Was reaching that consensus difficult?
Not really. We worked hard to ensure that everyone was heard, and we relied on the opinions of the members who were most familiar with the particular investment we were discussing. To move discussion forward we used a system of post-its as votes. Each person got a set number of post-its and was told to distribute them as they chose among the companies we were discussing. This allowed us to quickly eliminate the companies that no one was interested in, so we could spend more time on the ones still in contention.
Additionally, everyone in the group respected the opinions of the others, which made our discussions very productive.
What criteria did you use to guide the conversations?
We wanted companies that would be successful so we looked for the things all angel investors want – a good idea and the ability to execute on it. In addition to being financially sound, we were looking for companies who are providing a key piece of infrastructure in our regional food system. Each of the businesses we selected is doing that in an exciting way. And lastly, the size of our investment needed to be suitable to their needs.
How did you determine how to structure the financing?
Each deal is structured on a case-by-case basis, based on what makes most sense for the business and the entrepreneur. One of the loans is a basic loan with reasonable interest, one is an equity play and the other is a revenue-based loan. We worked with each of the businesses to come to those decisions.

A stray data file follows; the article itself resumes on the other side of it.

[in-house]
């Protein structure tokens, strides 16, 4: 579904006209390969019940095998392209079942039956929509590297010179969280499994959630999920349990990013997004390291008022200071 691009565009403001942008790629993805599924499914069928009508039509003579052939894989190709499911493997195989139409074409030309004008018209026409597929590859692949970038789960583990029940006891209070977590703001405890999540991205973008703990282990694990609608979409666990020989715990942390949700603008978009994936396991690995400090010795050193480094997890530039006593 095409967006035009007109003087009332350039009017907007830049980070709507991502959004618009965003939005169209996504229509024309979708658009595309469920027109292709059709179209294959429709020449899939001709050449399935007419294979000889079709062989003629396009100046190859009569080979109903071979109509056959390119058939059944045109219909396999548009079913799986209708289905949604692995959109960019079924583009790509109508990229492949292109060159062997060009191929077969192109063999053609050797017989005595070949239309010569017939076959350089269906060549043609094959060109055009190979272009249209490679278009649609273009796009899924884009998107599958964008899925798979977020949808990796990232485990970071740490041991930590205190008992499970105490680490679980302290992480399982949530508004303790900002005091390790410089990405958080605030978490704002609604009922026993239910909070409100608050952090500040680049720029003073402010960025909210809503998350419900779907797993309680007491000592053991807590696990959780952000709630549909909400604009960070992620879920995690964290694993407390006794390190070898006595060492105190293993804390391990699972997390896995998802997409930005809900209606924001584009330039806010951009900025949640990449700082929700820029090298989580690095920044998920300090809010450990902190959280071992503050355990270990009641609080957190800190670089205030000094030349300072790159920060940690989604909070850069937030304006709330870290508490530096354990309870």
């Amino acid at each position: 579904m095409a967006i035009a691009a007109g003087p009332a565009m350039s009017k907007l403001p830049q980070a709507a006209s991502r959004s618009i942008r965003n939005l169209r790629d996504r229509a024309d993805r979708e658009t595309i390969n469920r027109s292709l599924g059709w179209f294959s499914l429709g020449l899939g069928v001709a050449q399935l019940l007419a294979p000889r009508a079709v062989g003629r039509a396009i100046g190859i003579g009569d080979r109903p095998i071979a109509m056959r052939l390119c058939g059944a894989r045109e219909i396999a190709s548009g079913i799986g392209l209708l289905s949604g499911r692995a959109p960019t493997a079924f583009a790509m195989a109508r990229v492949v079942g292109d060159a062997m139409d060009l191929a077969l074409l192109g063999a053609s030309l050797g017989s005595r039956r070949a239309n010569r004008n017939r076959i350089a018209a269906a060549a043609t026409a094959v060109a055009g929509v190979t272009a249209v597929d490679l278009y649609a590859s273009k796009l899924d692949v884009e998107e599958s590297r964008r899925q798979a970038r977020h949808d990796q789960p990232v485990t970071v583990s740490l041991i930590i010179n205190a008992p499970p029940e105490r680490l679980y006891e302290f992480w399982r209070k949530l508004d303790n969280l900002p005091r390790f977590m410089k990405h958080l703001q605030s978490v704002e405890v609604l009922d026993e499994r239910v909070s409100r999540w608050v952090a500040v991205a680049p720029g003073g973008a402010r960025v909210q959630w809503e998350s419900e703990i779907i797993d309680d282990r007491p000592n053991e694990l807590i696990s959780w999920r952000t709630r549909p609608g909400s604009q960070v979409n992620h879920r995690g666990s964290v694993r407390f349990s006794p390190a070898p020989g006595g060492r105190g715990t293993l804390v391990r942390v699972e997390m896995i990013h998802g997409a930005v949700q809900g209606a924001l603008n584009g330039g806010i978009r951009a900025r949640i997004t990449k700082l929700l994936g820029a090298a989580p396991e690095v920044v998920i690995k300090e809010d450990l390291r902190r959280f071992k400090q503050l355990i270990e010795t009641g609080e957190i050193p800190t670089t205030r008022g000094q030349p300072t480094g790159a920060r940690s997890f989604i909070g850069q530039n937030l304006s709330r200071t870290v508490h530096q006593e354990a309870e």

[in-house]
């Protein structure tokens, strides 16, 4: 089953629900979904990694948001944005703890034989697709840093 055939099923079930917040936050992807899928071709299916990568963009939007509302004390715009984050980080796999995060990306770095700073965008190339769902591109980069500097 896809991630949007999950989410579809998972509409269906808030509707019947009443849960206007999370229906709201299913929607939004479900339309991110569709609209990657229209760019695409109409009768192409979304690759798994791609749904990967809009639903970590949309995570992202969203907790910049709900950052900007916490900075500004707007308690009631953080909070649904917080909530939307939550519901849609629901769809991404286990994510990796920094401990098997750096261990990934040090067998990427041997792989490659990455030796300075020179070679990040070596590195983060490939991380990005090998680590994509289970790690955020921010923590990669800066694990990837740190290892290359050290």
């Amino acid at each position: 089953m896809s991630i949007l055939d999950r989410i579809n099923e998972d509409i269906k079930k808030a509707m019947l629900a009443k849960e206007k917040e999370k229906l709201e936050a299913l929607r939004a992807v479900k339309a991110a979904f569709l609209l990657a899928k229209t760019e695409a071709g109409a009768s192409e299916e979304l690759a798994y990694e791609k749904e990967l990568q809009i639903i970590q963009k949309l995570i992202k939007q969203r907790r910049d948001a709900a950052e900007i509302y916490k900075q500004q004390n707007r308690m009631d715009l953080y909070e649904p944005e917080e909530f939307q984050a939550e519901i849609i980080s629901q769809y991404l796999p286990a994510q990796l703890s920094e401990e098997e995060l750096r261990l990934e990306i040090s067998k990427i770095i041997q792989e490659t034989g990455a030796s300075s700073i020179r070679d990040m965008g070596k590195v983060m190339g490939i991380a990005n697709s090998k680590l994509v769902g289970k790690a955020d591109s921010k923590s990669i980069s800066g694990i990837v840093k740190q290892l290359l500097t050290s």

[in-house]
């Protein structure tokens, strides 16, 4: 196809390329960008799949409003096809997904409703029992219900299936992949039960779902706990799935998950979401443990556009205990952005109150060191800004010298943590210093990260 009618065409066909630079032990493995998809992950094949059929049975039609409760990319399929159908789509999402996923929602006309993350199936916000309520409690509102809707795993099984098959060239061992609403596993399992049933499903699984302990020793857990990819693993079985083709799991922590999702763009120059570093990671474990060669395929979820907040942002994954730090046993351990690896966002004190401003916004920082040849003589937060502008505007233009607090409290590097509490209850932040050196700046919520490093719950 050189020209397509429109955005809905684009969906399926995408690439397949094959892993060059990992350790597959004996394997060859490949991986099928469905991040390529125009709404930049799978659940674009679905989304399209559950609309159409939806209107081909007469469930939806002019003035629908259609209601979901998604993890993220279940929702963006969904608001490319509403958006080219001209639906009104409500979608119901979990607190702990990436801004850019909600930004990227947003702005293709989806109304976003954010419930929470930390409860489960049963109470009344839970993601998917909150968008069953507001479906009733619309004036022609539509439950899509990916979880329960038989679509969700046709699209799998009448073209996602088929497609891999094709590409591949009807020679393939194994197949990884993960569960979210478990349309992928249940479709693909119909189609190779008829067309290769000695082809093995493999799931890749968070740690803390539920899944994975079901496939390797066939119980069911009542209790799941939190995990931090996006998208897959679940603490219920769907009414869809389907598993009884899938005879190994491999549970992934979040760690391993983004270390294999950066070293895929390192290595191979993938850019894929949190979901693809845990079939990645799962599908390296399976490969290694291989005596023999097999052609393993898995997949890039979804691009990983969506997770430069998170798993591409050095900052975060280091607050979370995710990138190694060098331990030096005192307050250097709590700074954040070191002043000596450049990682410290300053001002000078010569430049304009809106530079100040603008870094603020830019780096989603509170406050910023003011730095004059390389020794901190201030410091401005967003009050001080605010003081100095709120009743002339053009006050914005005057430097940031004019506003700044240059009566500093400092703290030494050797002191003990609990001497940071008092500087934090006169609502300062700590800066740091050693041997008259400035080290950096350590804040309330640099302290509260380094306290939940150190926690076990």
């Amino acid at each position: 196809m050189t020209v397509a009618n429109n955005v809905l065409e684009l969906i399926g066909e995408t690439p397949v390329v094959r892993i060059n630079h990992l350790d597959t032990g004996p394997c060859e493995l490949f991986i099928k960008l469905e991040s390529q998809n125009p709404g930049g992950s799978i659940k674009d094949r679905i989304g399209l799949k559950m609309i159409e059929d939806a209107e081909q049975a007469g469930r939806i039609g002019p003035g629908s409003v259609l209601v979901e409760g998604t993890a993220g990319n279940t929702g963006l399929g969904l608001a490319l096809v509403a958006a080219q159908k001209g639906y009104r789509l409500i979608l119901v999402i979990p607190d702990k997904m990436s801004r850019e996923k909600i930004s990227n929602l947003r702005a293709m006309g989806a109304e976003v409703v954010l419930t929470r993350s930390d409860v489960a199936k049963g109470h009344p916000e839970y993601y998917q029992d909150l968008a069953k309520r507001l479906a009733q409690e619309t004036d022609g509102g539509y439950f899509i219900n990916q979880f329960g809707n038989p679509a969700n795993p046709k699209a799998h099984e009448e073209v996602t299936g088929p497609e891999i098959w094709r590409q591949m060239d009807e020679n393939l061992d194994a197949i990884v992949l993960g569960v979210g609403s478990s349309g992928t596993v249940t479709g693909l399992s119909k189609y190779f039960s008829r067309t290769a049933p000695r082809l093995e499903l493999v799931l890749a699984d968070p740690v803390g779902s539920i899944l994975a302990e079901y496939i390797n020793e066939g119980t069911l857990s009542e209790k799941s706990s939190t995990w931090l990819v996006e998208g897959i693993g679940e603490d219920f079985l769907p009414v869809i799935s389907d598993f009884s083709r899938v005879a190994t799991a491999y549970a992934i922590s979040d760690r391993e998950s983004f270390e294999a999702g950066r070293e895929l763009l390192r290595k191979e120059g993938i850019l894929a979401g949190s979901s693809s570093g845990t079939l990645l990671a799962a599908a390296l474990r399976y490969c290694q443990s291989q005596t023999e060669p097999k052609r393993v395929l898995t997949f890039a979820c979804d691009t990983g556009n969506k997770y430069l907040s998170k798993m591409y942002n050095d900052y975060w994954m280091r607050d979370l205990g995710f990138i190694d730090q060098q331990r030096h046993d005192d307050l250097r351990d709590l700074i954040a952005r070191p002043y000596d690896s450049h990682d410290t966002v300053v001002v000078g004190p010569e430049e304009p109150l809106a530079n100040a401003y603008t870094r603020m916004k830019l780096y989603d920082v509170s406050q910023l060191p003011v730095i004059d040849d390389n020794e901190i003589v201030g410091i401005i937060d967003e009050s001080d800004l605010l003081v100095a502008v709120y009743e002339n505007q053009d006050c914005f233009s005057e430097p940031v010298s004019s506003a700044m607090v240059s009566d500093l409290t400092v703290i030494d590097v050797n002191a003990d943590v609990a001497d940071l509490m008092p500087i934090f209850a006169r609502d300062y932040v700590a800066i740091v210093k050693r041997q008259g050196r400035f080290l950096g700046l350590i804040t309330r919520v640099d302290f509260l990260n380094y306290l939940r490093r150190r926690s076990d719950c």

What is your involvement in the businesses moving forward? Are you providing any ongoing business advising or support?
Each business that received an investment has someone from the fund that is checking in with them on a regular basis to see how the business is doing and to provide advice as needed.
There’s buzz that this fund catalyzed a lot more than the $150,000 invested through the LLC.
Yes, all told the fund catalyzed investments of $1.5 million. This included monies directed by SIIG members to companies that didn’t make it to the final round and additional investments made to the selected companies beyond the $50,000 they received through the LLC.
So, will you be doing another fund soon?
Yes, we are exploring the possibility. We do not yet know what the focus will be. It may be food again, though it may be something else.
What would you do differently in the next round?
There was a healthy tension between giving companies the time and attention they deserved and the need to move forward in the three-month time frame we committed to. Ideally we’d slow the process down, though as we are volunteers, it’s hard for people to commit more time than they did. We would love to be able to spend as much time on the businesses we won’t be investing in as those we will. This would ensure better feedback to the business and would help us solidify our understanding of the system and where our money can be best invested.
Who should reach people reach out to if they want to learn more about starting their own fund?
For more information on the group or to access the materials that we developed, reach out to Ammen Jordan at email@example.com.
EDITORS NOTE: The Seattle Impact Investing Group is currently researching investment opportunities that provide, through a fund structure, both social and/or environmental impact, and current yield. To learn more go here: http://www.seattleimpact.com/